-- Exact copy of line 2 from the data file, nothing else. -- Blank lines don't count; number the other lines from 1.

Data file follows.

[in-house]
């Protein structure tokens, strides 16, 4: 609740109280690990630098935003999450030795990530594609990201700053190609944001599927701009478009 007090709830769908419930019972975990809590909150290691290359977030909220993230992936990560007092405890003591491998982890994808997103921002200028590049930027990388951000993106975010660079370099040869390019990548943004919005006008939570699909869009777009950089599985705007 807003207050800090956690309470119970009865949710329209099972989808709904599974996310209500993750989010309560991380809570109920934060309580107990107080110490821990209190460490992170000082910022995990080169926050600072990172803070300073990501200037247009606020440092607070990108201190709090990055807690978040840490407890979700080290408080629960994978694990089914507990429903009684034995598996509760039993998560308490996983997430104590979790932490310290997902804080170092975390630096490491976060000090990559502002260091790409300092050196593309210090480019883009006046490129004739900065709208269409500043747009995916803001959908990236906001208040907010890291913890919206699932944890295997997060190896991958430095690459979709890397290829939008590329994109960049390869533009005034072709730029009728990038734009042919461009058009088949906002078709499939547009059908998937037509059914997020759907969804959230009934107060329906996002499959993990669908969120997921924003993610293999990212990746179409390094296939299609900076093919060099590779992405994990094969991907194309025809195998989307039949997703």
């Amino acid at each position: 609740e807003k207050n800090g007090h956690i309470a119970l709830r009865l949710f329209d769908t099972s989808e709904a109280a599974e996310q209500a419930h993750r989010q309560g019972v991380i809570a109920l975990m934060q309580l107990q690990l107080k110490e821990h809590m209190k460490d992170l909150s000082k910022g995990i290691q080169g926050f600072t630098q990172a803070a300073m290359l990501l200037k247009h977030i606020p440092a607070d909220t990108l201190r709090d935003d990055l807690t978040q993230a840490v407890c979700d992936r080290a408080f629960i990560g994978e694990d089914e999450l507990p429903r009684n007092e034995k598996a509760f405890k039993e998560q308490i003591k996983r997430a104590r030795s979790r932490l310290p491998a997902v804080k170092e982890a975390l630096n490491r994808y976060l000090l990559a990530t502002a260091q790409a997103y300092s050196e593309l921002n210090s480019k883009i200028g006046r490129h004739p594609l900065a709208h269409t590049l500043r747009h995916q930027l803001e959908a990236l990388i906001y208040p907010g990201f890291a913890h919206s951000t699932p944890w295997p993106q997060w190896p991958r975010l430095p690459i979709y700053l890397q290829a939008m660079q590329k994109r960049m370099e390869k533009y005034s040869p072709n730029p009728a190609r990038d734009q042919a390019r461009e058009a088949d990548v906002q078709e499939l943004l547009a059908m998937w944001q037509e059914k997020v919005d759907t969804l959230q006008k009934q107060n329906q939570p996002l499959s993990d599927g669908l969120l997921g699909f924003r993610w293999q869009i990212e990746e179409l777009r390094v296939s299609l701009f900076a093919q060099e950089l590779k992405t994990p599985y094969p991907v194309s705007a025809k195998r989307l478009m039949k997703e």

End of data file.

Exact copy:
């Protein structure tokens, strides 16, 4: 609740109280690990630098935003999450030795990530594609990201700053190609944001599927701009478009 007090709830769908419930019972975990809590909150290691290359977030909220993230992936990560007092405890003591491998982890994808997103921002200028590049930027990388951000993106975010660079370099040869390019990548943004919005006008939570699909869009777009950089599985705007 807003207050800090956690309470119970009865949710329209099972989808709904599974996310209500993750989010309560991380809570109920934060309580107990107080110490821990209190460490992170000082910022995990080169926050600072990172803070300073990501200037247009606020440092607070990108201190709090990055807690978040840490407890979700080290408080629960994978694990089914507990429903009684034995598996509760039993998560308490996983997430104590979790932490310290997902804080170092975390630096490491976060000090990559502002260091790409300092050196593309210090480019883009006046490129004739900065709208269409500043747009995916803001959908990236906001208040907010890291913890919206699932944890295997997060190896991958430095690459979709890397290829939008590329994109960049390869533009005034072709730029009728990038734009042919461009058009088949906002078709499939547009059908998937037509059914997020759907969804959230009934107060329906996002499959993990669908969120997921924003993610293999990212990746179409390094296939299609900076093919060099590779992405994990094969991907194309025809195998989307039949997703």